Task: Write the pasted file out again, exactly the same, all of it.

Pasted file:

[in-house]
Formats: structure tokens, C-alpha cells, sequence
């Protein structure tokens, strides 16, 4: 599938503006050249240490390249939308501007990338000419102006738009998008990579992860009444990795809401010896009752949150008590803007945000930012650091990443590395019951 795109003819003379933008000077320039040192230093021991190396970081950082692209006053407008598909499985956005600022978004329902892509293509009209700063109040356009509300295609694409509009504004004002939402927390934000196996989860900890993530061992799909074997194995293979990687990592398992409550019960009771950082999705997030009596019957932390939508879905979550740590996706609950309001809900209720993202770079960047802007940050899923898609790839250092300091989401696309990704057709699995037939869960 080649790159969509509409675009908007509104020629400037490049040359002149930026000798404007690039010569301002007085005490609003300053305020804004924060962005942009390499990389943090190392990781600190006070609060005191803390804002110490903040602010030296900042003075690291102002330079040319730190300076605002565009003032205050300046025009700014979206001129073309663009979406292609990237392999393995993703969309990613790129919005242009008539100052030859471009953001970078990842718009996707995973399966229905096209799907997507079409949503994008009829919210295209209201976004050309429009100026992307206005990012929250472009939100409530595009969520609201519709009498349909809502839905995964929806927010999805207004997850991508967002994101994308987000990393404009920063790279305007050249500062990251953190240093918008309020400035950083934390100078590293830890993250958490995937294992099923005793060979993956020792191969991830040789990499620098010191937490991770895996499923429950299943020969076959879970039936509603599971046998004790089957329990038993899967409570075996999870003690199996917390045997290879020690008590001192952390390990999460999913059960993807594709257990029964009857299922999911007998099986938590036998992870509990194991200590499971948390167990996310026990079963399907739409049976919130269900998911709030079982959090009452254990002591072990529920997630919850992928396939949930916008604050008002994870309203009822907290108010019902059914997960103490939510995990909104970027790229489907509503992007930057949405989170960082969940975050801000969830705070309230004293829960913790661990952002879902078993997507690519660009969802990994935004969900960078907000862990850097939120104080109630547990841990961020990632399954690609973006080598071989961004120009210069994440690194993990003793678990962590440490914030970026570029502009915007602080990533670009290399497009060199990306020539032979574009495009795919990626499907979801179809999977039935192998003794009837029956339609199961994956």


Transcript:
[in-house]
Formats: structure tokens, C-alpha cells, sequence
């Protein structure tokens, strides 16, 4: 599938503006050249240490390249939308501007990338000419102006738009998008990579992860009444990795809401010896009752949150008590803007945000930012650091990443590395019951 795109003819003379933008000077320039040192230093021991190396970081950082692209006053407008598909499985956005600022978004329902892509293509009209700063109040356009509300295609694409509009504004004002939402927390934000196996989860900890993530061992799909074997194995293979990687990592398992409550019960009771950082999705997030009596019957932390939508879905979550740590996706609950309001809900209720993202770079960047802007940050899923898609790839250092300091989401696309990704057709699995037939869960 080649790159969509509409675009908007509104020629400037490049040359002149930026000798404007690039010569301002007085005490609003300053305020804004924060962005942009390499990389943090190392990781600190006070609060005191803390804002110490903040602010030296900042003075690291102002330079040319730190300076605002565009003032205050300046025009700014979206001129073309663009979406292609990237392999393995993703969309990613790129919005242009008539100052030859471009953001970078990842718009996707995973399966229905096209799907997507079409949503994008009829919210295209209201976004050309429009100026992307206005990012929250472009939100409530595009969520609201519709009498349909809502839905995964929806927010999805207004997850991508967002994101994308987000990393404009920063790279305007050249500062990251953190240093918008309020400035950083934390100078590293830890993250958490995937294992099923005793060979993956020792191969991830040789990499620098010191937490991770895996499923429950299943020969076959879970039936509603599971046998004790089957329990038993899967409570075996999870003690199996917390045997290879020690008590001192952390390990999460999913059960993807594709257990029964009857299922999911007998099986938590036998992870509990194991200590499971948390167990996310026990079963399907739409049976919130269900998911709030079982959090009452254990002591072990529920997630919850992928396939949930916008604050008002994870309203009822907290108010019902059914997960103490939510995990909104970027790229489907509503992007930057949405989170960082969940975050801000969830705070309230004293829960913790661990952002879902078993997507690519660009969802990994935004969900960078907000862990850097939120104080109630547990841990961020990632399954690609973006080598071989961004120009210069994440690194993990003793678990962590440490914030970026570029502009915007602080990533670009290399497009060199990306020539032979574009495009795919990626499907979801179809999977039935192998003794009837029956339609199961994956």